Active solar energy technologies convert sunlight into space heating, hot water or electricity by utilizing an energy transfer fluid such as water or air.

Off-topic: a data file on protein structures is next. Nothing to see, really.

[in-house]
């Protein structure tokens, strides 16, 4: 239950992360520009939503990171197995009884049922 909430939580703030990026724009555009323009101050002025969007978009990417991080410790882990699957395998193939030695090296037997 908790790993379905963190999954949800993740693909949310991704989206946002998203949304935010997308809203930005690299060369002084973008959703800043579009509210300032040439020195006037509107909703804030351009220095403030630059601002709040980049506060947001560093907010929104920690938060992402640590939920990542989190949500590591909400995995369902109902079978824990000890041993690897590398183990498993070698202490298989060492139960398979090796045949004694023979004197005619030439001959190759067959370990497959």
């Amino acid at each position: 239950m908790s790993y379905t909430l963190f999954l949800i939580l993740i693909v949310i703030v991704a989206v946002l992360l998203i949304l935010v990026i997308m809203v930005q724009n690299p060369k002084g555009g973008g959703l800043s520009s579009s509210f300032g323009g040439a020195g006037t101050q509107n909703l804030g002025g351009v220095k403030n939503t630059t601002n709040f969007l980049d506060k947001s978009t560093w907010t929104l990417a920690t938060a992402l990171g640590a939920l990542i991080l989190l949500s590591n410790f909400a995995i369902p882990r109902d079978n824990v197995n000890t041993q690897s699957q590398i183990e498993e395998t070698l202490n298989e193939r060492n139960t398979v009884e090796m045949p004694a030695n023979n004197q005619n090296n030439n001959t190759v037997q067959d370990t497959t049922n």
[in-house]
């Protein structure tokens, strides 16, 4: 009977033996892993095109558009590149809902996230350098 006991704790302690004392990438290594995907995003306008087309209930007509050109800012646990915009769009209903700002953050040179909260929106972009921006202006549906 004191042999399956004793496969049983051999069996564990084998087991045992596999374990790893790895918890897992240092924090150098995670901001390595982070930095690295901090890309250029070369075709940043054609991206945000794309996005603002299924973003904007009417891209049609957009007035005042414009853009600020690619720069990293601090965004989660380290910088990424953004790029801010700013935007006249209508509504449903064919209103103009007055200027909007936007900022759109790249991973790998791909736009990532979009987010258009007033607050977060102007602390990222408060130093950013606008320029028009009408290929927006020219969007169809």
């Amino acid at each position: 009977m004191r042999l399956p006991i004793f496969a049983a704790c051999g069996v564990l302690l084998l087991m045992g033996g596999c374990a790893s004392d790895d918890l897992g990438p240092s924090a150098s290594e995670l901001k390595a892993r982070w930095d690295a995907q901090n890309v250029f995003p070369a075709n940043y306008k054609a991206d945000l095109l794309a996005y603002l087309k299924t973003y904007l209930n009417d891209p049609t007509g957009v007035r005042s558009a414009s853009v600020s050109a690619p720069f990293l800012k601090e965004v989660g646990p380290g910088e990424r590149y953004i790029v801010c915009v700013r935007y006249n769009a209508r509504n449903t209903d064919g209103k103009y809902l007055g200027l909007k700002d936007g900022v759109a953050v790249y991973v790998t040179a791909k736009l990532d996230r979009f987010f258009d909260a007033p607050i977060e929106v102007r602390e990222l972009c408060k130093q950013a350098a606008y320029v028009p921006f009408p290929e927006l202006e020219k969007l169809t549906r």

Active solar technologies are employed to convert solar energy into usable light, heat, cause air-movement for ventilation or cooling, or store heat for future use. Active solar uses electrical or mechanical equipment, such as pumps and fans, to increase the usable heat in a system. Solar energy collection and utilization systems that do not use external energy, like a solar chimney, are classified as passive solar technologies. Solar hot water systems, except those based on the thermosiphon, use pumps or fans to circulate water, an anti-freeze mixture, or air through solar collectors, and are therefore classified under active solar technology. The solar collectors can be nonconcentrating or 'flat-plate', or of various concentrating designs. Most solar-thermal collectors have fixed mounting, but can have a higher performance if they track the path of the sun through the sky. Solar trackers, used to orient photovoltaic arrays or daylighting, may be driven by either passive or active technology.